Michigan State University in East Lansing, Michigan is looking into the use of telepresence robots that would offer online students the opportunity to participate in traditional face-to-face classes.
The university has recently integrated its doctoral program in educational psychology and educational technology, which is available both as an online and traditional program, to create one hybrid model. The new program allows distance learning students to participate through Skype or another telepresence system, appearing on a fixed monitor within the classroom. The issue has been ensuring that online and traditional students, now both in the same classroom, are treated equally.
“Our big concern is that if you aren’t physically present, you become a second-class citizen,” said John Bell, associate professor of counseling, educational psychology and special education at Michigan State. “You’re there, you can listen and you can speak, but online students would say, ‘Excuse me, can I say something now,’ revealing they see themselves as not having the full rights of a face-to-face student.”
In order to test the technology out, two students in the doctoral level course called Mind, Social Media, and Society used KUBI telepresence robots from Revolve Robotics, two used Double robots from Double Robotics, and the rest of the online students participated through the wall-mounted monitors.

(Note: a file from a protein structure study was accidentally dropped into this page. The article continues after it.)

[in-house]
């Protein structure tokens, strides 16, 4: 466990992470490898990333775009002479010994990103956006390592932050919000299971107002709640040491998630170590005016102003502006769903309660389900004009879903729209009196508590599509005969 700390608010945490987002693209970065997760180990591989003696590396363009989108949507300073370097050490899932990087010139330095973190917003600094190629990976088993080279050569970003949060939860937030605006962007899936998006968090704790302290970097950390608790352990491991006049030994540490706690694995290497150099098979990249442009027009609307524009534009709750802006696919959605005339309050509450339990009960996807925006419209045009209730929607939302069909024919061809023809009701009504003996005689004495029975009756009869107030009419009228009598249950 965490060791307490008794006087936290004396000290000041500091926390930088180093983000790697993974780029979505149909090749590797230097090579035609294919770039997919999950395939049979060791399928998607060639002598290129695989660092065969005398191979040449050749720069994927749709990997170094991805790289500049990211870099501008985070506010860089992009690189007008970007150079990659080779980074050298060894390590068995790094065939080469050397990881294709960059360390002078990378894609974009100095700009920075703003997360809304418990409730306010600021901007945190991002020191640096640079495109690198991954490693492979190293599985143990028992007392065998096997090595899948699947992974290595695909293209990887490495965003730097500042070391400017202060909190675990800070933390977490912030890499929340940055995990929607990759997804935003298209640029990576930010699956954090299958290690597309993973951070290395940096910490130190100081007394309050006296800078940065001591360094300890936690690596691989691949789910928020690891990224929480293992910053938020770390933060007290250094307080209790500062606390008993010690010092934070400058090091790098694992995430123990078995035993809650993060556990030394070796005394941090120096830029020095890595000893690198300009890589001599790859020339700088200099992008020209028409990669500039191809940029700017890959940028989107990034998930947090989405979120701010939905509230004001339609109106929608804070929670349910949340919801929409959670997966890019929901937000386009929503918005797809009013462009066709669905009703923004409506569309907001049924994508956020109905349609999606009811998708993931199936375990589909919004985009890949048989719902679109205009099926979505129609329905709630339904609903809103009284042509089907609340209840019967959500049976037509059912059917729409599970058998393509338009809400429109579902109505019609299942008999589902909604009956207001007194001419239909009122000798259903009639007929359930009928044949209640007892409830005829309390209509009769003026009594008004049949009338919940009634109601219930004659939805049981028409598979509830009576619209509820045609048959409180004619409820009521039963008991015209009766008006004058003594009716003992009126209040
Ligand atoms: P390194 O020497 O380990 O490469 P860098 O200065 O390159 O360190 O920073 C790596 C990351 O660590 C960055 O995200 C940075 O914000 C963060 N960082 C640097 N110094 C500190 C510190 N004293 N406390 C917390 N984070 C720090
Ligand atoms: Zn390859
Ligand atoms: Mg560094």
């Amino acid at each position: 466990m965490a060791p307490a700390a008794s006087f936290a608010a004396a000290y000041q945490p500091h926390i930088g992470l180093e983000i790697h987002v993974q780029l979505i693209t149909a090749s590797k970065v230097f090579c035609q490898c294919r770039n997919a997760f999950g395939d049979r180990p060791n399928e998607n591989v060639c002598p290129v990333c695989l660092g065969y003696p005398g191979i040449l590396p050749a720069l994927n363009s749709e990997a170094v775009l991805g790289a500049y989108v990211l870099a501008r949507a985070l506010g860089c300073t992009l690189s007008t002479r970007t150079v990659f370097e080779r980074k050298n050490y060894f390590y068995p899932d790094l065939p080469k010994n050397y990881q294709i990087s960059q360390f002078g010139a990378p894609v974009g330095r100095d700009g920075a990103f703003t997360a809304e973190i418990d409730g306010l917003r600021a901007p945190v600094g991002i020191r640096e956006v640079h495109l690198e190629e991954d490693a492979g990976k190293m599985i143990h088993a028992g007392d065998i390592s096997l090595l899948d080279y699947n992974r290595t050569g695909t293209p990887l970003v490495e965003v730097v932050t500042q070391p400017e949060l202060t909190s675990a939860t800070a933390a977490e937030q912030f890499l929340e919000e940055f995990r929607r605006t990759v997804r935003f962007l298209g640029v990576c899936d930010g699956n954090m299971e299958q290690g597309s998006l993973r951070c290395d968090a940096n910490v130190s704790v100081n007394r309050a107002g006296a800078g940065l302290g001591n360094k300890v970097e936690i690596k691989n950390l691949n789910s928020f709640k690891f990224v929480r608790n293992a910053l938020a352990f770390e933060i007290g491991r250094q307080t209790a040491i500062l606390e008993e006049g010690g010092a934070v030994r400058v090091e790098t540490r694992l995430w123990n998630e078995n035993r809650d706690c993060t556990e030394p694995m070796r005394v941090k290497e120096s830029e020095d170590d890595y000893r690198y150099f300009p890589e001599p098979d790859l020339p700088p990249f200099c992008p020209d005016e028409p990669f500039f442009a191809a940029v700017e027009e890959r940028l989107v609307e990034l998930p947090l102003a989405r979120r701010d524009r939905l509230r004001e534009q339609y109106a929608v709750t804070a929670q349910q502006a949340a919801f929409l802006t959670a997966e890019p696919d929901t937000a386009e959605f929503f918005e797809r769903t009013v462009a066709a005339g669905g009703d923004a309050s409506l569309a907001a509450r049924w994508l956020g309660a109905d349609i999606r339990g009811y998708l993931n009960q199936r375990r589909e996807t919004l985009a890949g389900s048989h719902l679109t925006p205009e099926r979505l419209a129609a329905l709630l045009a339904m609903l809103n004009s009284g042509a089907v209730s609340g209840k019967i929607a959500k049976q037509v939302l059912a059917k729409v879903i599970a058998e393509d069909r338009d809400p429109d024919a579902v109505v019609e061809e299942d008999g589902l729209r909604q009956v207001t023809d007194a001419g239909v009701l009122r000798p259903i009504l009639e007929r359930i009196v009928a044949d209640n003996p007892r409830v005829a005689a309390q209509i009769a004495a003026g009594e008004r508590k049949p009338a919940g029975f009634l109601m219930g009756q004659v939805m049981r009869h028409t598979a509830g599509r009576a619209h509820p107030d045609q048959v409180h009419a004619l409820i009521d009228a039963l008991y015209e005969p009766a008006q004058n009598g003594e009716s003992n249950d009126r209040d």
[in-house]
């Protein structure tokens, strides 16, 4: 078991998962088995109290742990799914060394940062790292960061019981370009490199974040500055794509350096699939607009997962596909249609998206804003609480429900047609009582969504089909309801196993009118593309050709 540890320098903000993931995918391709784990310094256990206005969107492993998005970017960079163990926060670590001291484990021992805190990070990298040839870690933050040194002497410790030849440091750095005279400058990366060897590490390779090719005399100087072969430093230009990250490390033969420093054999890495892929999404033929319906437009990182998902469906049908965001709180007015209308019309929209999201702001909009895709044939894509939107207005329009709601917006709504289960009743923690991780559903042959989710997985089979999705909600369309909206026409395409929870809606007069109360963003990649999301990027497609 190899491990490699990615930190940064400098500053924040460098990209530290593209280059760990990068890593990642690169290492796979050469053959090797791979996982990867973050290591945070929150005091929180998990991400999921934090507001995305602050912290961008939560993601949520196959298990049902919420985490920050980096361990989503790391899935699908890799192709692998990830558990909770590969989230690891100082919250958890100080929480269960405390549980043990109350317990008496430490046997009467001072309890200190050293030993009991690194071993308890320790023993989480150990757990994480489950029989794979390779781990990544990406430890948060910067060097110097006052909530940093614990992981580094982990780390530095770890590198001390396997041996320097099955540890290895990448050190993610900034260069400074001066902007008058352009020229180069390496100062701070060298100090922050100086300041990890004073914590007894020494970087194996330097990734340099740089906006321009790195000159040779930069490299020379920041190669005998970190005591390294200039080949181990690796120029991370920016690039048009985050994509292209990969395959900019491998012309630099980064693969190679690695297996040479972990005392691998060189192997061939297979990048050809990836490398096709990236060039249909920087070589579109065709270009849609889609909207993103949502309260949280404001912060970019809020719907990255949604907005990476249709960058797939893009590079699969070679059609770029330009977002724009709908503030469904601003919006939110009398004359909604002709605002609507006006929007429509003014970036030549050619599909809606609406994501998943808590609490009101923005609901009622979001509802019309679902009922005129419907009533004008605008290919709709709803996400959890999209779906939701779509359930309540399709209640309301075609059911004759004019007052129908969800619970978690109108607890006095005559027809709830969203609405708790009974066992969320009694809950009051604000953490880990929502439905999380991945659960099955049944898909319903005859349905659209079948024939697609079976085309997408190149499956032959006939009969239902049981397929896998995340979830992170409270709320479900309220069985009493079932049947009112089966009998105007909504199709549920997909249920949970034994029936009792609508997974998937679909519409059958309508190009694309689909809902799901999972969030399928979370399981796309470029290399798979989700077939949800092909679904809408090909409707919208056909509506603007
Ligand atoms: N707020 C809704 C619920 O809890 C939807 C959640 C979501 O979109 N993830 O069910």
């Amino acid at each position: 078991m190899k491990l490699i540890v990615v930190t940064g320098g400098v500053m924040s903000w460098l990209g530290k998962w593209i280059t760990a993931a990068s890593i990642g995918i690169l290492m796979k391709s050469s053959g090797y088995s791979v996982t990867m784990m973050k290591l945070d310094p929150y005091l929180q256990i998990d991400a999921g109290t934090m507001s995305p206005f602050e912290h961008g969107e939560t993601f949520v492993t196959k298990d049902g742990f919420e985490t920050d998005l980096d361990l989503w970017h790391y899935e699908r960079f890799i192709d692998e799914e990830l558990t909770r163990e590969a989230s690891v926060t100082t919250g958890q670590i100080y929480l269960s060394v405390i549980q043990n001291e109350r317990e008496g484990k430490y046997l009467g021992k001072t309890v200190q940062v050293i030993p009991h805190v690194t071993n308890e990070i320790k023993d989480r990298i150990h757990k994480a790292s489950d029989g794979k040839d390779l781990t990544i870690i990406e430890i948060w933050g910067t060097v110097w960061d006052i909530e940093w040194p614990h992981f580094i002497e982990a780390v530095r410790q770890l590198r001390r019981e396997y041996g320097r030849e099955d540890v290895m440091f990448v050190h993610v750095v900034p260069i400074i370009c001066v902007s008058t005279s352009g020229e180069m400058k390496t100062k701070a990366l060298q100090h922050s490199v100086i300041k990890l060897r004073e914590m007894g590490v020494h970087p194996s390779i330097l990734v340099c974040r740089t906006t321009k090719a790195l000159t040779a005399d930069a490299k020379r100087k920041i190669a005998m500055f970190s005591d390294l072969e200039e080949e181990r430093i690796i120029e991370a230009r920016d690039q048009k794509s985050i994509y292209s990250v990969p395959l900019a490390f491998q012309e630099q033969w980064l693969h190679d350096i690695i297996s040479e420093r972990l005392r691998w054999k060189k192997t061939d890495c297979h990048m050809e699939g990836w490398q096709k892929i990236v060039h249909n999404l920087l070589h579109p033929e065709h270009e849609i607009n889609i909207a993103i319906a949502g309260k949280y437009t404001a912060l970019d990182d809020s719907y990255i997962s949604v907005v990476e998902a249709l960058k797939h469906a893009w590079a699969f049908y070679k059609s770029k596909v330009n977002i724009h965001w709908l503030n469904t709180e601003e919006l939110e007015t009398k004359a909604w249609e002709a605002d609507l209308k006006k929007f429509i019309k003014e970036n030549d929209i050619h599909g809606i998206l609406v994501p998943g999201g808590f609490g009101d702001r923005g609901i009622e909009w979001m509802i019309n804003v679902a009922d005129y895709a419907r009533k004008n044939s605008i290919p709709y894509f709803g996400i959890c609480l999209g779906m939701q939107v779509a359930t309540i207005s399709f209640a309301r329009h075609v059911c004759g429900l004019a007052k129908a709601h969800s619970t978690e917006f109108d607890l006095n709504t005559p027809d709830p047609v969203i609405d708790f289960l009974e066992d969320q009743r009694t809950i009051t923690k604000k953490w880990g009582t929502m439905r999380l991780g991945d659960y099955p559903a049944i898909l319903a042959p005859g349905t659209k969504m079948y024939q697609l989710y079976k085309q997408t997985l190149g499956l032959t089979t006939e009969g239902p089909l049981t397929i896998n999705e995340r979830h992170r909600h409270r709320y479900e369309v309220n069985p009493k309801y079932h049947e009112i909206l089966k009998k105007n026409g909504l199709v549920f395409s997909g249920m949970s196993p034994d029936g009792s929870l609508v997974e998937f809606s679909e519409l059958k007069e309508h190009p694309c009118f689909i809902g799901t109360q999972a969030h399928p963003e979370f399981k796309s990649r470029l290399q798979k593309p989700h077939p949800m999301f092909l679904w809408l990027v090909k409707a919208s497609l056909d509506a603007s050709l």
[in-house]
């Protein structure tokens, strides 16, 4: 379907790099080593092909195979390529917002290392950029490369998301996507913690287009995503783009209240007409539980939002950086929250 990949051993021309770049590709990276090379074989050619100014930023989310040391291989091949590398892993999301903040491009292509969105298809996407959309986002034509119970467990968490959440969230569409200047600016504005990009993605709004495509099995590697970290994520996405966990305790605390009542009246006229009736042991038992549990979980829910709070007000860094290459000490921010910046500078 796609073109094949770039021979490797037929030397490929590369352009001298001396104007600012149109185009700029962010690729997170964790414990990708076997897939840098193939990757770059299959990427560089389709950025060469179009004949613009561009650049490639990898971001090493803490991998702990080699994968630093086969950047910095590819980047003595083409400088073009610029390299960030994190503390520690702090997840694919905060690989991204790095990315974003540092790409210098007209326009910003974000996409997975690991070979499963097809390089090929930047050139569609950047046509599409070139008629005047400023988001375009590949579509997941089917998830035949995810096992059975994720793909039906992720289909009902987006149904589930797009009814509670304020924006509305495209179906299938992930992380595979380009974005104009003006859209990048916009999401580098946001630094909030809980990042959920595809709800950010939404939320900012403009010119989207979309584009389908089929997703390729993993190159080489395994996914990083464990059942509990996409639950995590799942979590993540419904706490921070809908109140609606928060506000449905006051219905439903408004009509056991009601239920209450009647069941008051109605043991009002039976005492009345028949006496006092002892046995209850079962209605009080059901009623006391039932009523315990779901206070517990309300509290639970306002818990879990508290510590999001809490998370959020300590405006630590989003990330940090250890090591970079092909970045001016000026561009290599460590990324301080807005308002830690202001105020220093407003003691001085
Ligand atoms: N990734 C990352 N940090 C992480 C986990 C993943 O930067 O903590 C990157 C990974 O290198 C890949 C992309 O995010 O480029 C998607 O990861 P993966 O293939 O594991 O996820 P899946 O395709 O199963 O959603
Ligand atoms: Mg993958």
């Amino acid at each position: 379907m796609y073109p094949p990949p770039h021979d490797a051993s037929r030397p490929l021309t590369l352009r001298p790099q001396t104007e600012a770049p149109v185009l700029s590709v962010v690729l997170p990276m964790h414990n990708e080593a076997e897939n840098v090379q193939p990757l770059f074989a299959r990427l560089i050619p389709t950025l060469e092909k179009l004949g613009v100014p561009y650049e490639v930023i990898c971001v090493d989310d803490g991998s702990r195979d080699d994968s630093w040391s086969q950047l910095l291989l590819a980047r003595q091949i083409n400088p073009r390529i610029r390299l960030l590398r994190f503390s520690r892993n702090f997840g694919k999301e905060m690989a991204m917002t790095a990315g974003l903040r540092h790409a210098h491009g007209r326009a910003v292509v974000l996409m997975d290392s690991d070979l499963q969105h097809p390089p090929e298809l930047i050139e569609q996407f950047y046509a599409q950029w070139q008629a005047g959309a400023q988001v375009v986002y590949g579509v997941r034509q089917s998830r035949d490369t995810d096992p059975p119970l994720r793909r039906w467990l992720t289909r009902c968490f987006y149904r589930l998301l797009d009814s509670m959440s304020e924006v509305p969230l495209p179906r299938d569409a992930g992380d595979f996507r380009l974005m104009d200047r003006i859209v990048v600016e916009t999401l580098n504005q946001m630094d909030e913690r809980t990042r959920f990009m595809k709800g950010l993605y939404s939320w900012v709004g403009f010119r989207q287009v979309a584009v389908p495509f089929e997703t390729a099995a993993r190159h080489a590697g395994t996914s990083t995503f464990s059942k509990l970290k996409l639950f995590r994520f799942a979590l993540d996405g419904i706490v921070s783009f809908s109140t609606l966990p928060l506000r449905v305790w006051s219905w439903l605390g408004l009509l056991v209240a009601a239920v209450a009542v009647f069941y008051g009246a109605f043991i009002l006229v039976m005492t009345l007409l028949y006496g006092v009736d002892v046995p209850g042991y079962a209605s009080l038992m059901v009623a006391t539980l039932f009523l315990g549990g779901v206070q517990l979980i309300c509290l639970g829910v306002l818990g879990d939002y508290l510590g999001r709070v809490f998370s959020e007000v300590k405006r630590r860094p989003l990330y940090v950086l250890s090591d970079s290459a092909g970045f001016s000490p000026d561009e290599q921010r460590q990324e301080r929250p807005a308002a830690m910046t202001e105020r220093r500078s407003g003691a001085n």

The KUBI robots make use of iPads mounted on a pedestal that have the capability to tilt and move. The students’ face shows on the iPad screen, and students can control the movement of the screen for their point of view. The double robots also feature a screen, but because they are mounted to a mobile pedestal, students have the capability to move throughout the room.
The experiment resulted in students being able to look or move about the room, rather than merely “sit” in class, allowing the professors to view the class as one integrated unit, writes Leila Meyer for Campus Technology.
“The students were ecstatic,” said Bell. “They expressed that this was a game changer. It changed how they engaged with the class. One student said, ‘This was the first time it mattered to me if I knew the names of the face-to-face students because I could turn and look at them.’ That was a dramatic response.”
Other forms of telepresence robots are appearing as well. The Grasp telepresence robot features a webcam, speaker and microphone that sits on the user’s shoulder to offer a first-person view that creates a link between student and teacher. A laser pointer on the unit can be controlled remotely by the teacher to point to certain areas as the student is learning a new skill.
The ORIGIBOT was recently launched on Indiegogo, as an Android-based telerobotic platform that also features a robotic arm and gripper, allowing for motion and control through a desktop or mobile device.